Singer-songwriter Dave Alvin appeared on the tough, violent TV drama “Justified” and lived to talk about it.
“I consider that a great achievement,” Alvin says with a chuckle.
He guest-starred as himself, fronting a band in a bar. And it didn’t hurt that “Justified” creator Graham Yost is a big Alvin fan who wanted to use Alvin’s music in the show to represent the inner voice of the lead character, U.S. Marshal Raylan Givens (Timothy Olyphant).
Alvin, who plays Off Broadway on Friday, has had four songs featured in the FX series: “Harlan County Line,” which he sang in the barroom scene in Season 2; “Every Night About This Time,” from deep in Alvin’s catalog; “Beautiful City Across the River,” written for the show; and “You’ll Never Leave Harlan Alive,” a cover of a Darrell Scott song that closed the recent Season 4 finale.
‘There’s a world of wisdom inside a fiddle tune,” Jay Farrar writes on the smart and evocative new Son Volt album “Honky Tonk,” a work that embraces the band’s early sound as well as that of classic country music.
Farrar hasn’t explored the fiddle and steel guitar vibe so extensively since “Windfall,” the first track on the first Son Volt album, “Trace,” in 1995. It’s a sound that was reinforced for Farrar over the past few years as he sat in with his brother Dade and new Son Volt player Gary Hunt in their St. Louis band Colonel Ford.
Farrar, a Metro East native and co-leader of the groundbreaking alt-country band Uncle Tupelo in the early ’90s, calls the fiddle a “transcendent instrument.”
“I wanted to explore the twin-fiddle sound, which is really something that speaks to me, and which I got to witness first-hand playing around town with Colonel Ford,” Farrar says. “It’s a powerful sound; it draws you in. There’s a natural chorus effect on the fiddle. The pitch is just a little bit off, and it’s an intriguing sound.”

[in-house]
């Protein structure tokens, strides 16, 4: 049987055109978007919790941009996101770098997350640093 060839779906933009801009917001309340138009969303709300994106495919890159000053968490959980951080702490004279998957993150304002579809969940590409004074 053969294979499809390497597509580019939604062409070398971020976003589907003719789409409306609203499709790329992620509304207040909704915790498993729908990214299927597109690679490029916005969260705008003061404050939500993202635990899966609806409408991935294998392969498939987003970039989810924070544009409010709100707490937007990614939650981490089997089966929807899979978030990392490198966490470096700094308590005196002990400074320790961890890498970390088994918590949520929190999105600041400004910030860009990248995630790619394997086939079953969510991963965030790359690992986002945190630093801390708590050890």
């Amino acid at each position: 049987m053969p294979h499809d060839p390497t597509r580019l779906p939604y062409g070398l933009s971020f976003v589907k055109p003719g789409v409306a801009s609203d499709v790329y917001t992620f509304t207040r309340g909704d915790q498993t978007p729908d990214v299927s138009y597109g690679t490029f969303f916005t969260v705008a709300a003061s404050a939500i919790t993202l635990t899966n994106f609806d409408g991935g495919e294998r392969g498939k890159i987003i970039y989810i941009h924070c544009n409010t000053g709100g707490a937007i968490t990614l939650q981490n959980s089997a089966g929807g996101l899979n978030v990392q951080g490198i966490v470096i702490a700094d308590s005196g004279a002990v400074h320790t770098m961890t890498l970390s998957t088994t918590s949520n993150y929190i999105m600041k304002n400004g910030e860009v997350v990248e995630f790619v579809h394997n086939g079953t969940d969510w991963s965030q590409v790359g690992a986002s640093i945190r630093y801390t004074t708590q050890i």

Rockers took over the stage for the third night of Twangfest 16 at Blueberry Hill’s Duck Room on Friday, and they were greeted by a sellout crowd, the largest in recent memory.
As the hour crept past midnight, the audience remained strong, active and loud for Ha Ha Tonka. And the Ozark band once again delivered a smashing set of music that mixes an indie rock vibe, Midwestern sincerity and Southern mysticism that no other band can match.
Ha Ha Tonka had to be on its game, because it followed co-headliner Langhorne Slim (the two acts are touring together), who brings boyish charm and energetic angst to a deepening catalog of rich music.
Opening was Kasey Anderson and the Honkies from Portland, Ore., a straight-ahead, four-man group of three-chord rockers fronted by Anderson, who connected to the crowd right away. His St. Louis references were delivered with self-aware irony: He knew he was pandering, so did the crowd, and both parties enjoyed it.
(Thanks to recording fiend Jeff Regan for an mp3 of “Wet Vac.”)
Friday night’s thunder and light show again flummoxed University City’s storm and sanitary systems. As drains backed up and the tide rose across the floor of Blueberry Hill’s Duck Room, I remembered that Nora O’Connor had the perfect song for the occasion in her catalogue: her cover of Tom Waits’ “Looks Like I’m Up Shit Creek Again.”
It wasn’t needed, because she and the rest of the crowd on the third night of Twangfest 15 listened in delight as headliner Robbie Fulks riffed twice on improvised songs.
As fans in sandals and flip flops sloshed in an inch or so of stinky water, Fulks and O’Connor battled a wet vac droning what Fulks judged to be middle-E and inspired what we’ll call “Wet Vac”: